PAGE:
Last modified: 2017-11-11 by german editorial team
Keywords: mainz | stadt mainz |
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From Ralf Hartemink's International
Civic Arms website: Mainz became a bishopric in 550 and an archbishopric
around 800. The archbishops of Mainz also played a major role in the appointment
of the new emperor. The bishops owned large possessions in the present
states of Rhineland-Palatinate, Hesse
and Bavaria. The city was also the capital of
the State of Mainz. The State of Mainz
also existed until 1803.
The arms with the two wheels combined with a cross, appear at the end of the 13th century in the seal of Bishop Sigfried III. The city started to use the two wheels about 50 years later. Originally the two wheels were placed vertically, but were later placed diagonally. The origin of the wheels is not known, they are probably derived from the arms of the State of Mainz, but it may just as well the other way round. The colours were changed by Napoleon, who added the three bees of a city of the first rank in a chief. As the [Napoleonic] chief had to be red, the colours of the shield had to be changed. In 1811 the bees were removed, but the colours were not restored. Only in 1915 the old colours were restored.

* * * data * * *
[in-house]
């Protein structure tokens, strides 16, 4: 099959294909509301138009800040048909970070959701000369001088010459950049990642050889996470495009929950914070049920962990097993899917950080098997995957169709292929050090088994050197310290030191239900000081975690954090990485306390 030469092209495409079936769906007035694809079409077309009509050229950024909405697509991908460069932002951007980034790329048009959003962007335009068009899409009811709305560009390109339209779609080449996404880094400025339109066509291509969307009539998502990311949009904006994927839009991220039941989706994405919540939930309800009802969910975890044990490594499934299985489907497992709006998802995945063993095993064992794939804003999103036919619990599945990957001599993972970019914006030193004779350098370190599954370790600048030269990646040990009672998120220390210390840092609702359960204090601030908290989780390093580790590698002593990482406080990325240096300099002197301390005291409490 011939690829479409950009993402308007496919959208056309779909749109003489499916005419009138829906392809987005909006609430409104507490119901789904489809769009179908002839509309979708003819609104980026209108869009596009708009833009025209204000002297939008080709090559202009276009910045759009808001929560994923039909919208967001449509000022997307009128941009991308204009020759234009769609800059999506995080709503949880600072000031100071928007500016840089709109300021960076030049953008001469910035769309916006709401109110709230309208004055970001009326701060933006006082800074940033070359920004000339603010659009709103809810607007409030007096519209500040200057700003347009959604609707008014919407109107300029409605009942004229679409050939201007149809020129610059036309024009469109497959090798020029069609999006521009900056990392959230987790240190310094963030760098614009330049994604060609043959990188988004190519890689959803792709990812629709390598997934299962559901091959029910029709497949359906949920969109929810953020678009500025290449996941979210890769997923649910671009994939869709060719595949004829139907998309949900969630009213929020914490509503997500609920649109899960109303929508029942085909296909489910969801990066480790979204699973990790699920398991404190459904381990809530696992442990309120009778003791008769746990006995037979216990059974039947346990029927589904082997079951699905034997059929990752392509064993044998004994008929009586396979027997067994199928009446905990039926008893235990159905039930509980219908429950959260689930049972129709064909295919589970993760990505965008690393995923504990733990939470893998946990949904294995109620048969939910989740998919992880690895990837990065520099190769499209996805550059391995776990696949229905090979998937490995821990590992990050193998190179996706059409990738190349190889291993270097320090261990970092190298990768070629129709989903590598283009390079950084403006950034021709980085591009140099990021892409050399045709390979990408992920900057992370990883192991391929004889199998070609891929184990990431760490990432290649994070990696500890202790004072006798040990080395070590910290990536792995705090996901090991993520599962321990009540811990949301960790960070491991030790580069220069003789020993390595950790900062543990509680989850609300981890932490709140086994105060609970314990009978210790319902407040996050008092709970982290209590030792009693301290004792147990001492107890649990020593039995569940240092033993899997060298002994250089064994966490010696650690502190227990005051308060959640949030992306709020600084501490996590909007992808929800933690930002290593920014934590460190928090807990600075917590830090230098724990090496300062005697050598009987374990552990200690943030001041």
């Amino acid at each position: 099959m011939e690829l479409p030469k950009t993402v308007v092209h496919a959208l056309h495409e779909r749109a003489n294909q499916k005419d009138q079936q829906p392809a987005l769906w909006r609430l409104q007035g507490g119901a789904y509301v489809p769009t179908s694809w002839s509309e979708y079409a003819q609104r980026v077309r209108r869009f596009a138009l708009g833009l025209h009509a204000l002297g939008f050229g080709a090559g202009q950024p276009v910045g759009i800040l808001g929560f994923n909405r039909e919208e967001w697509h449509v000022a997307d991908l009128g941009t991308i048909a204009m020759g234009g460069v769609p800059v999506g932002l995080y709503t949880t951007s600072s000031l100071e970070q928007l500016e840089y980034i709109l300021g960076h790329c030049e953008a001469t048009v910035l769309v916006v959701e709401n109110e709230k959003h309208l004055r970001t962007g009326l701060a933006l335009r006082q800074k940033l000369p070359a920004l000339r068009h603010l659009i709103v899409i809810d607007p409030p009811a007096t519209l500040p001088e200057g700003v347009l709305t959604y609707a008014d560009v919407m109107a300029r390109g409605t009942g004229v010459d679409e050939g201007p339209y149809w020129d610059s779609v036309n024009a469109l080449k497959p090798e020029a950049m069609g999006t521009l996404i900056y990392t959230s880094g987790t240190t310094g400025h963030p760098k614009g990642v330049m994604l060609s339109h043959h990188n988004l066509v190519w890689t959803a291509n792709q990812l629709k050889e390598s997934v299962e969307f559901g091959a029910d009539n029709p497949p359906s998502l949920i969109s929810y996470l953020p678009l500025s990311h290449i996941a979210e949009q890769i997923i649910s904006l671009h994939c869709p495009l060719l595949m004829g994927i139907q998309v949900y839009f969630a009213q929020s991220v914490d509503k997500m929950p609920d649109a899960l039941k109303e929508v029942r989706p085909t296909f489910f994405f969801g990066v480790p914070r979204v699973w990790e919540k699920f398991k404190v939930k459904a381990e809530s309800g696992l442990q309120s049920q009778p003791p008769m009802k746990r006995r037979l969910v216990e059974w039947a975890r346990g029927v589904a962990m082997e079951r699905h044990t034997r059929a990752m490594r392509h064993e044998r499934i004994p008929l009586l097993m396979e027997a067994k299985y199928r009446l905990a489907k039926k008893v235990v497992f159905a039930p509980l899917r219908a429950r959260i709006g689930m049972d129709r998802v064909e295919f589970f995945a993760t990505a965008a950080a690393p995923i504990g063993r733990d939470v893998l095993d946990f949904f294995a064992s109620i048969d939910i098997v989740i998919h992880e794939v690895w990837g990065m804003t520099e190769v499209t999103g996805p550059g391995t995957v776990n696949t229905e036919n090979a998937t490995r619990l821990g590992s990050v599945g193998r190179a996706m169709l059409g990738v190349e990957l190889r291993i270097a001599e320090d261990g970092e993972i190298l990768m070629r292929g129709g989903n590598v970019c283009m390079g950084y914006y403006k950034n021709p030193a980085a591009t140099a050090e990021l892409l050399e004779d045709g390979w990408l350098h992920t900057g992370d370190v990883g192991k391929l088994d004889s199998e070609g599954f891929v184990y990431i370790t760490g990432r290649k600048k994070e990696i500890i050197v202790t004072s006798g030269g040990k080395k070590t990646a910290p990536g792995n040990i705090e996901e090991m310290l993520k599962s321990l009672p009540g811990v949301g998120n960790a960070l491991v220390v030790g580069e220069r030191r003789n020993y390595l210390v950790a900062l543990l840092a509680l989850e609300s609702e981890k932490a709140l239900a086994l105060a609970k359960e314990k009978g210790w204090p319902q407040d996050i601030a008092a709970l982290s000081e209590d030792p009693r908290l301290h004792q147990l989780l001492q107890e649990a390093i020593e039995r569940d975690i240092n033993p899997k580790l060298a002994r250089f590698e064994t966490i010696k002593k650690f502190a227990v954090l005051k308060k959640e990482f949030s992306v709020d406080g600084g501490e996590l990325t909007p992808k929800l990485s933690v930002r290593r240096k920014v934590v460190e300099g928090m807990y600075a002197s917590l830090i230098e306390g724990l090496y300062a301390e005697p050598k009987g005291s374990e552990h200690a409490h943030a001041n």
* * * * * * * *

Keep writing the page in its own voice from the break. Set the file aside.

Literature: Stadler 1964-1971, Neubecker 1977 [Dutch edition 1988].
Santiago Dotor, 27 Dec 2001
Today the carneval in Germany (particularly the areas near the Rhine)
is at its zenith.
I came across a photo at wikipedia showing a carneval flag at Mainz. I made a gif accordingly. The flag is a hanging flag of four stripes (r-w-b-y), with the symbol of the MCV (Mainzer Carneval Verein = Mainz Carneval Association) in the canton.
According to the text in the wikipedia article the colours are a mixture of the French colours and the colours of the Catholic church, both to be caricatured this way.
To my knowledge, however, a thorough account of German carneval symbols
(including flags) is still wanting.
Marcus E.V. Schmöger, 27 Feb 2006